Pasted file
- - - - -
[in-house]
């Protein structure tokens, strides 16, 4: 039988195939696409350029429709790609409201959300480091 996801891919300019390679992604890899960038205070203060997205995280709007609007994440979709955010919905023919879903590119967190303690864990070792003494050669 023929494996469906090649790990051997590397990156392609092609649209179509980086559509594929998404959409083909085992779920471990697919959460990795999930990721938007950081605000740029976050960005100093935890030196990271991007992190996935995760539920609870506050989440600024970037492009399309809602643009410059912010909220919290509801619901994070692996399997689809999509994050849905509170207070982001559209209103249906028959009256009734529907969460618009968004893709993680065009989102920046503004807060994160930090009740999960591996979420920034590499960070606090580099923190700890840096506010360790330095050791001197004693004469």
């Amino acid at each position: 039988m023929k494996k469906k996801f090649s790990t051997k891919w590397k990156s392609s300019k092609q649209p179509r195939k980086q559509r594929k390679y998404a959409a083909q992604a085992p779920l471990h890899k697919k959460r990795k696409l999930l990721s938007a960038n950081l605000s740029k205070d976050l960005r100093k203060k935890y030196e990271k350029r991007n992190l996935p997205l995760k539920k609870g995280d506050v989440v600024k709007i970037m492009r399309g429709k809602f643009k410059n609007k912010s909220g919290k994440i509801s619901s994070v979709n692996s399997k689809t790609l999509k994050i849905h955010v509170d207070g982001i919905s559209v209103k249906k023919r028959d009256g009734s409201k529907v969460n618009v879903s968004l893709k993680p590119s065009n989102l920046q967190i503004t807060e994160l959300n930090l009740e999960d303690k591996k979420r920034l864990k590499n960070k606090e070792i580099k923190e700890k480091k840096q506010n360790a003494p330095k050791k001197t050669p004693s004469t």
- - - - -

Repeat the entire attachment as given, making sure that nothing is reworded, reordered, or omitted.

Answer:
[in-house]
């Protein structure tokens, strides 16, 4: 039988195939696409350029429709790609409201959300480091 996801891919300019390679992604890899960038205070203060997205995280709007609007994440979709955010919905023919879903590119967190303690864990070792003494050669 023929494996469906090649790990051997590397990156392609092609649209179509980086559509594929998404959409083909085992779920471990697919959460990795999930990721938007950081605000740029976050960005100093935890030196990271991007992190996935995760539920609870506050989440600024970037492009399309809602643009410059912010909220919290509801619901994070692996399997689809999509994050849905509170207070982001559209209103249906028959009256009734529907969460618009968004893709993680065009989102920046503004807060994160930090009740999960591996979420920034590499960070606090580099923190700890840096506010360790330095050791001197004693004469």
């Amino acid at each position: 039988m023929k494996k469906k996801f090649s790990t051997k891919w590397k990156s392609s300019k092609q649209p179509r195939k980086q559509r594929k390679y998404a959409a083909q992604a085992p779920l471990h890899k697919k959460r990795k696409l999930l990721s938007a960038n950081l605000s740029k205070d976050l960005r100093k203060k935890y030196e990271k350029r991007n992190l996935p997205l995760k539920k609870g995280d506050v989440v600024k709007i970037m492009r399309g429709k809602f643009k410059n609007k912010s909220g919290k994440i509801s619901s994070v979709n692996s399997k689809t790609l999509k994050i849905h955010v509170d207070g982001i919905s559209v209103k249906k023919r028959d009256g009734s409201k529907v969460n618009v879903s968004l893709k993680p590119s065009n989102l920046q967190i503004t807060e994160l959300n930090l009740e999960d303690k591996k979420r920034l864990k590499n960070k606090e070792i580099k923190e700890k480091k840096q506010n360790a003494p330095k050791k001197t050669p004693s004469t």